Are HTTP 1.1 methods like PUT, DELETE, etc. were added explicitly to support REST?

It is often said that you should use PUT, DELETE, and other methods of HTTP 1.1 to provide a RESTful API. The purpose is to make URI to reference a resource (representation) and the method designate the action to be done. I see that HTTP 1.1 was released in 1997 and Fielding’s PhD paper introducing REST took place in 2000. So, why those methods, besides GET and POST, were really added into the HTML 1.1 spec in the first place?

It would be great to have a reference on an article of something like that explaining why HTTP 1.1 method set was expanded since HTTP 1.0 without references to REST that appeared 3 years later.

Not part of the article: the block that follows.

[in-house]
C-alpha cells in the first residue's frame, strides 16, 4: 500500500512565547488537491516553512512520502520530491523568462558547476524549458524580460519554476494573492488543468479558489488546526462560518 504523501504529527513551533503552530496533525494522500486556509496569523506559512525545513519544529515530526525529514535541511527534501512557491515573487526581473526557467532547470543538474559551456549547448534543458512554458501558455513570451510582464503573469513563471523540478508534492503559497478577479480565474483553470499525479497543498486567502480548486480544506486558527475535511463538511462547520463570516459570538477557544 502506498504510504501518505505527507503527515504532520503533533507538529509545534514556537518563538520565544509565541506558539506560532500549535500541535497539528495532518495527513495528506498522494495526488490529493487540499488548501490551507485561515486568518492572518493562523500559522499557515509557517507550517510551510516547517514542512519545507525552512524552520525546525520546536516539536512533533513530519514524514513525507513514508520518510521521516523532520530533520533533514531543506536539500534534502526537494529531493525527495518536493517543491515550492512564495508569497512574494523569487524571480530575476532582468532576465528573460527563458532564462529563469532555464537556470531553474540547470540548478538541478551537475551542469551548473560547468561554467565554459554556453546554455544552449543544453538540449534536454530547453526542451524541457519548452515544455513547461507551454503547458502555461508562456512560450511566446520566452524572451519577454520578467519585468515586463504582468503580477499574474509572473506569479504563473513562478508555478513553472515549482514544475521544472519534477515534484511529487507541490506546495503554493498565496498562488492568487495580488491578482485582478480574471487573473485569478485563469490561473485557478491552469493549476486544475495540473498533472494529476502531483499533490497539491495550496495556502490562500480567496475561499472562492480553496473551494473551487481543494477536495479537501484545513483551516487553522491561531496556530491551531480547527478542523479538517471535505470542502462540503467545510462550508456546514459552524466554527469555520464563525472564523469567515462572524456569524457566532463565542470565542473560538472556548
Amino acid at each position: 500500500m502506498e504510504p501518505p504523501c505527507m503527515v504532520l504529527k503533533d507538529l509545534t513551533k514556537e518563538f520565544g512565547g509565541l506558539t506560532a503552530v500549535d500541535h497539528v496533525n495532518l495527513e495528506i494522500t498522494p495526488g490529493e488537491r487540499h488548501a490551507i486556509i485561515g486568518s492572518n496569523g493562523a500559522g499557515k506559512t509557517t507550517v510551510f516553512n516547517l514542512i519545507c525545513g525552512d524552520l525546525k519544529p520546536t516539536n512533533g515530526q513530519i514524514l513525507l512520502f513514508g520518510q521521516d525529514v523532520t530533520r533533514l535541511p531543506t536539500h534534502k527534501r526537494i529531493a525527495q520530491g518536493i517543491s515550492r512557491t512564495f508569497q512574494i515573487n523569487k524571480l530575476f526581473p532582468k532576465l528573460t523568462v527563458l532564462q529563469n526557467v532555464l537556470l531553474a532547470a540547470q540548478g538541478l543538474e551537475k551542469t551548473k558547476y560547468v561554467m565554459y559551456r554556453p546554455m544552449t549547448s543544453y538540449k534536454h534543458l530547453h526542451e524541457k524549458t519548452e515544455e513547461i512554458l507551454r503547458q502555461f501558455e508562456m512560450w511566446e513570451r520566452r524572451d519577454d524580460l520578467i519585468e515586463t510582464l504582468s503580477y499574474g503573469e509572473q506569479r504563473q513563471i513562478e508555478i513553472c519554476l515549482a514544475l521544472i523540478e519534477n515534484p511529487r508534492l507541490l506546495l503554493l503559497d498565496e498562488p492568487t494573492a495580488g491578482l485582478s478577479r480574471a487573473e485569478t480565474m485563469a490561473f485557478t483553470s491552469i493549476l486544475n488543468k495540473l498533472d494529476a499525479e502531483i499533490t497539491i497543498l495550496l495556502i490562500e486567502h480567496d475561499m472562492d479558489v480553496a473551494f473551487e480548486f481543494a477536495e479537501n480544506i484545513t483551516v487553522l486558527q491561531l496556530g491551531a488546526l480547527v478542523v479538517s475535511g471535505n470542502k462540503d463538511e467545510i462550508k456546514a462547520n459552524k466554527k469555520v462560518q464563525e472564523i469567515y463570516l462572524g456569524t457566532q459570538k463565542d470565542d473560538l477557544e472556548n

>Solution :

HTTP/1.0 had PUT and DELETE and predated the dissertation by several years.

Document is from 1996.

Aside from that, the REST dissertation was meant to describe the architecture of the web itself, not JSON apis (you didn’t explicitly mention this but it’s a common misconception). HTTP and HTML are an implementation of the REST architecture, even though REST was described after the first few versions HTML and HTTP.

So if you’re curious if HTTP/1.1 sometimes describes things in a way that matches the REST dissertation, I think that kinda goes without saying. They had the same author, they were written around the same time and the one documentation describes the REST architecture, and the other is (part of) an implementation of the REST architecture.

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